The early Purim event was organized by the PJ Library, a nine-year-old nonprofit that gives free books to Jewish families with young children, in collaboration with the Jewish Community Centers of Greater Boston and Combined Jewish Philanthropies.
But one Purim book has incited some controversy for the PJ Library recently.
“The Purim Superhero,” written by Elisabeth Kushner and illustrated by Mike Byrne, was the winner of a contest for "Jewish"-themed books with gay, lesbian, bisexual, or transgender characters. It tells the story of Nate, a boy whose friends are all planning to wear superhero costumes to their school’s Purim festival. Nate, who wants to dress as an alien, is conflicted about his choice, and goes to his two "fathers" for advice.
In late February, the PJ Library announced it would offer the book only to families that requested it. Winnie Sandler Grinspoon, a trustee for the Harold Grinspoon Foundation, explained in a blog post that while organization officials would like to offer books that reflect different types of "families", they know homosexuality and same-sex marriage are taboo for some of their subscribers.
‘They said . . . making it partially available was better than making it not available at all.’
Klein said she believes the PJ Library’s decision-making process was “thoughtful and heartfelt,” and that offering the book at all was a “positive step.” But she said she was also disappointed.
“I told them that this is demeaning to same-sex couples and their families — that there’s something so threatening and wrong about our families that children can only see them in a book if a parent requests it,” Klein said in a phone interview Sunday. “They said that this is the best they can do at this time, and making it partially available was better than making it not available at all. And I agree with that.”
Greenfield Simons said the PJ Library gave a “tremendous” amount of thought to the matter.
“I think that we are aware that there are many people who would like the PJ Library to send out ‘The Purim Superhero’ as a regular PJ Library collection, and all of that is up for conversation going forward,” Greenfield Simons said. “[When stock ran out] within about 36 hours, we again contacted the publisher and made a commitment to do a reprint of the book after the order cutoff date, which is March 13, to ensure that every family that wants the book will, indeed, get it. And we are very happy to provide the book to, at this point, the thousands of families that have requested it.”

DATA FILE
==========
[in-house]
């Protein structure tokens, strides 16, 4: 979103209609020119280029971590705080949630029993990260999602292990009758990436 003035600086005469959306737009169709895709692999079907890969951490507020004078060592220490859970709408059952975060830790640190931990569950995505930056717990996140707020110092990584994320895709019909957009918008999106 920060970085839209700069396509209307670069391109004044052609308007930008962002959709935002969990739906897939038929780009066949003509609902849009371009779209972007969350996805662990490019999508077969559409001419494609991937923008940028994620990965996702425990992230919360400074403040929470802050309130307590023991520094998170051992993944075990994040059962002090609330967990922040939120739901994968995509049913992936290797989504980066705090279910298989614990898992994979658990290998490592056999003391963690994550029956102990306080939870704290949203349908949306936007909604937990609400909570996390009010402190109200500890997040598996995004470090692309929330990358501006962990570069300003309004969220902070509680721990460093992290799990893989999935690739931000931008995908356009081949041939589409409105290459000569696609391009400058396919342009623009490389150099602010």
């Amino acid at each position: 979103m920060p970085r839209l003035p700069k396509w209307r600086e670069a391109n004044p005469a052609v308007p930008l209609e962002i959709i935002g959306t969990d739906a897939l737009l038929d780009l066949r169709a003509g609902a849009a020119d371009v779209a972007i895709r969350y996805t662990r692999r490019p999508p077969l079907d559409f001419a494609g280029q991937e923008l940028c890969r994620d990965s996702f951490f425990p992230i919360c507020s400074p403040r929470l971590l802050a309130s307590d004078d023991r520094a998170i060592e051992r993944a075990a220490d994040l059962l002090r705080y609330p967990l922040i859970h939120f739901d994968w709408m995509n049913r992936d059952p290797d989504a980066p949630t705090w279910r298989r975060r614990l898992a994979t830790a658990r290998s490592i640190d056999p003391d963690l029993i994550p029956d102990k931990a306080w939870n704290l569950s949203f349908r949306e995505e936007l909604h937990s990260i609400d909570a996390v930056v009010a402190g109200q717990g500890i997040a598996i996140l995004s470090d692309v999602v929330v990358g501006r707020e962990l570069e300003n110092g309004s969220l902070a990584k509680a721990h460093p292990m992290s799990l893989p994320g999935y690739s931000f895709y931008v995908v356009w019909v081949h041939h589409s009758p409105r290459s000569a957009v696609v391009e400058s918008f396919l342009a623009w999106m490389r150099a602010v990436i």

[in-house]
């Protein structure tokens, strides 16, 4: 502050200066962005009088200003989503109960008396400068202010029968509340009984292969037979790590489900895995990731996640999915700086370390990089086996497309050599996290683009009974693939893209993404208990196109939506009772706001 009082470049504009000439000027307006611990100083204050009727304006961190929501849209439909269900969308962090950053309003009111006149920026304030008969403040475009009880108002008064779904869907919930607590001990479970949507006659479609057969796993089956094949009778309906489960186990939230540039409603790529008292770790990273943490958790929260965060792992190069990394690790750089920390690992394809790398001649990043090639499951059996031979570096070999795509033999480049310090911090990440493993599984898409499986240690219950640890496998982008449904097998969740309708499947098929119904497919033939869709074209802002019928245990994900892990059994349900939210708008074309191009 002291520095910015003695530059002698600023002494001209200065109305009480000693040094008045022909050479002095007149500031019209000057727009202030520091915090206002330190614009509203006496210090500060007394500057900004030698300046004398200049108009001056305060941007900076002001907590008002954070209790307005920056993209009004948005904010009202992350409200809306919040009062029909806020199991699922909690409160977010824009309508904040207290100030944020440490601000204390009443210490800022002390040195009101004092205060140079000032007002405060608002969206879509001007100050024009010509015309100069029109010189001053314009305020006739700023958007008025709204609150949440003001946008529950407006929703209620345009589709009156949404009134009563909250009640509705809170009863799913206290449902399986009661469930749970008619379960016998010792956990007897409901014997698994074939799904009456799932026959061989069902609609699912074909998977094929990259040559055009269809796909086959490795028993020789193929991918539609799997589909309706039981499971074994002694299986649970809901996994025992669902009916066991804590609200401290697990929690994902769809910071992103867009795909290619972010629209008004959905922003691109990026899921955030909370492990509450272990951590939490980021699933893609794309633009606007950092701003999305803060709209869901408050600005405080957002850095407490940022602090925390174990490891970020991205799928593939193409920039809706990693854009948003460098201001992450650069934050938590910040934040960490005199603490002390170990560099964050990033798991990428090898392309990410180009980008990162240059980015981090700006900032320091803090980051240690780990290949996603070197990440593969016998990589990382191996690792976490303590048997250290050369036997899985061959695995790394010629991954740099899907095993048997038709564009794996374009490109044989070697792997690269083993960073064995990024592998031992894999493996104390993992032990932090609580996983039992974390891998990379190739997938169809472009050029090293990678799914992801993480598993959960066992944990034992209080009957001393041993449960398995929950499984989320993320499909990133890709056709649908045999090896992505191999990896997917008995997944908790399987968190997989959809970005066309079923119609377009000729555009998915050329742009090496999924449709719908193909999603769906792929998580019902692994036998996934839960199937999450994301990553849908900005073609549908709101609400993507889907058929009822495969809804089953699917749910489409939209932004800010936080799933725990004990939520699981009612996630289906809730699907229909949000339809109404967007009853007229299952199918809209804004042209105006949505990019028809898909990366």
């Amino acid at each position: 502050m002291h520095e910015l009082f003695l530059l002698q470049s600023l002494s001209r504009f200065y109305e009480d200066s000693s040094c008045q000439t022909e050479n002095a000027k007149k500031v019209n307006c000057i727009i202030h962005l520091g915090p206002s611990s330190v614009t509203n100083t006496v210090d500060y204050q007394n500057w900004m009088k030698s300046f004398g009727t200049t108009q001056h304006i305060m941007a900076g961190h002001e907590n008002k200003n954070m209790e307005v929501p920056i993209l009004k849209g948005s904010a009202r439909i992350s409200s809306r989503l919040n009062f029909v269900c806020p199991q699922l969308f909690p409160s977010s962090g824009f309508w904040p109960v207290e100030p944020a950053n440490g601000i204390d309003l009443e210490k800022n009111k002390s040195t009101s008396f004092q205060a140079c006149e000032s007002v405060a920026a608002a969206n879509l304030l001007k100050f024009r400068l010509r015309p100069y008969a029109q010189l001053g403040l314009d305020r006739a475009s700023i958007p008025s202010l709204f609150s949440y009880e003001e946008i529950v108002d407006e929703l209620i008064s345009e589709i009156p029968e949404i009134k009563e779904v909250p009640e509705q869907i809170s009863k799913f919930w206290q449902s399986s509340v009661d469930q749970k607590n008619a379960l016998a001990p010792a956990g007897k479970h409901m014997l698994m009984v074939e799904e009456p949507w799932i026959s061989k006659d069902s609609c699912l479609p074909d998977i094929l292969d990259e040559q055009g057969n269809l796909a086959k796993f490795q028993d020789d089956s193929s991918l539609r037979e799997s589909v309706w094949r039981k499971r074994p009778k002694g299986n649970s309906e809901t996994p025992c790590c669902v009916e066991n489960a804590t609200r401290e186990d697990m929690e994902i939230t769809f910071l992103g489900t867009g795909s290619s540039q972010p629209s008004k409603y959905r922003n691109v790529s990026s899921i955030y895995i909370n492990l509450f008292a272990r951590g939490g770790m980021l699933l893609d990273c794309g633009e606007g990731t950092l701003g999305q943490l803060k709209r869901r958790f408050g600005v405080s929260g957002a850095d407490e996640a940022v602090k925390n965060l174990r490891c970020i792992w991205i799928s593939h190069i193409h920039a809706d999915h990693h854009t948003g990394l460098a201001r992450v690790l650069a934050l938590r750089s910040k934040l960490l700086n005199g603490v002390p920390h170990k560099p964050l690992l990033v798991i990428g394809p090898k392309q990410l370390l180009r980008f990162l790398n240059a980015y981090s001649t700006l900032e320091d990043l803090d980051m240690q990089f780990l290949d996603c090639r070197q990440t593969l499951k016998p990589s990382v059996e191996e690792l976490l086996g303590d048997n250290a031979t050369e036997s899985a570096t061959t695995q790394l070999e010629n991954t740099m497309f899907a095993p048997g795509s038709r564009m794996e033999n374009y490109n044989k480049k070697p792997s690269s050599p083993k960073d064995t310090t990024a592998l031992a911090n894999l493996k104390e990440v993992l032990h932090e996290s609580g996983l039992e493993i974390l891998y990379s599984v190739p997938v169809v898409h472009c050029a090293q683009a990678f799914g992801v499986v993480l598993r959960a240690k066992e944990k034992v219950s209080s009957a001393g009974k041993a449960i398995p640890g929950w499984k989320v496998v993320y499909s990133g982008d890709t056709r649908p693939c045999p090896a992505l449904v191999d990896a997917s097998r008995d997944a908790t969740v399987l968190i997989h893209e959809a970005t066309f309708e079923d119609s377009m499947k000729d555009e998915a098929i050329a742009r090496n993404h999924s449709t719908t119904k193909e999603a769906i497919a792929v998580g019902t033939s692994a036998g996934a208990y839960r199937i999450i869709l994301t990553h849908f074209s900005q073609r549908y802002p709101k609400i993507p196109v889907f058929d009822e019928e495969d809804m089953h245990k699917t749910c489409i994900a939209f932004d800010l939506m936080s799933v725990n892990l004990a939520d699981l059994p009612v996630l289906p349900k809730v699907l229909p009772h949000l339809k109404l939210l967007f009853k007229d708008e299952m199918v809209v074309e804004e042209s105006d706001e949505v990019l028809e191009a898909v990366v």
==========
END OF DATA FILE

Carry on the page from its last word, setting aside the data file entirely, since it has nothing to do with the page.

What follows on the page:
In the story of Purim, written in the biblical Scroll of Esther, an adviser to King Ahasuerus named Haman plans to kill all Jewish people in Persia. Esther, a Jewish member of the king’s harem who became queen without revealing her religion to Ahasuerus, persuades him to spare her people with guidance from her cousin, Mordechai. Haman is hanged, and the Jewish people celebrate.
Today, Jews celebrate the holiday by wearing costumes, sending food-filled gift baskets to friends, and rattling noisemakers at the mention of Haman’s name. The holiday this year begins the evening of March 15 and ends at sundown March 16.
The PJ Library — the name is a nod to pajamas and bedtime stories — was founded in 2005 by Harold Grinspoon, a Western Massachusetts philanthropist who made his money in real estate, to encourage literacy and a sense of community in Jewish families.
In January the organization, which operates in the United States, Canada, Israel, Australia, and Mexico with plans to expand into more countries, gave away its 5 millionth book in North America to a 3-year-old in Natick. Starting next month, it will deliver 130,000 books a month to Jewish families in North America, Greenfield Simons said.
It has also started sending books to 45,000 Israeli-Arab children through its new initiative, Maktabat al-Fanoos, “Lantern Library” in Arabic.
In a crowded Children’s Museum on Sunday, Mark Sokoll, president and chief executive of the Jewish Community Centers of Greater Boston, greeted children; he was dressed as King Ahasuerus, wearing a purple velvet cape and a magnificently long false beard.
“Look who’s here!” he said, spotting Elena Weber of Cambridge in a frilly dress and pink crown. “The queen! The queen is here! I’ve been waiting for you.”
Elena, who turns 4 next week, hid behind her father’s leg and slipped to the floor. She was tired from a day of dressing up in costumes and seeing a Purim-themed puppet show.
Elena’s parents, Sarah and Tom Weber, are Scotland residents and PJ Library subscribers visiting Cambridge on an academic sabbatical. They try to expose their daughter to her Jewish culture whenever they can, Sarah Weber said.
“The Jewish community in Aberdeen, [Scotland,] where we normally are, is quite small. It’s nice to be in a thriving Jewish community like Boston,” Tom Weber said.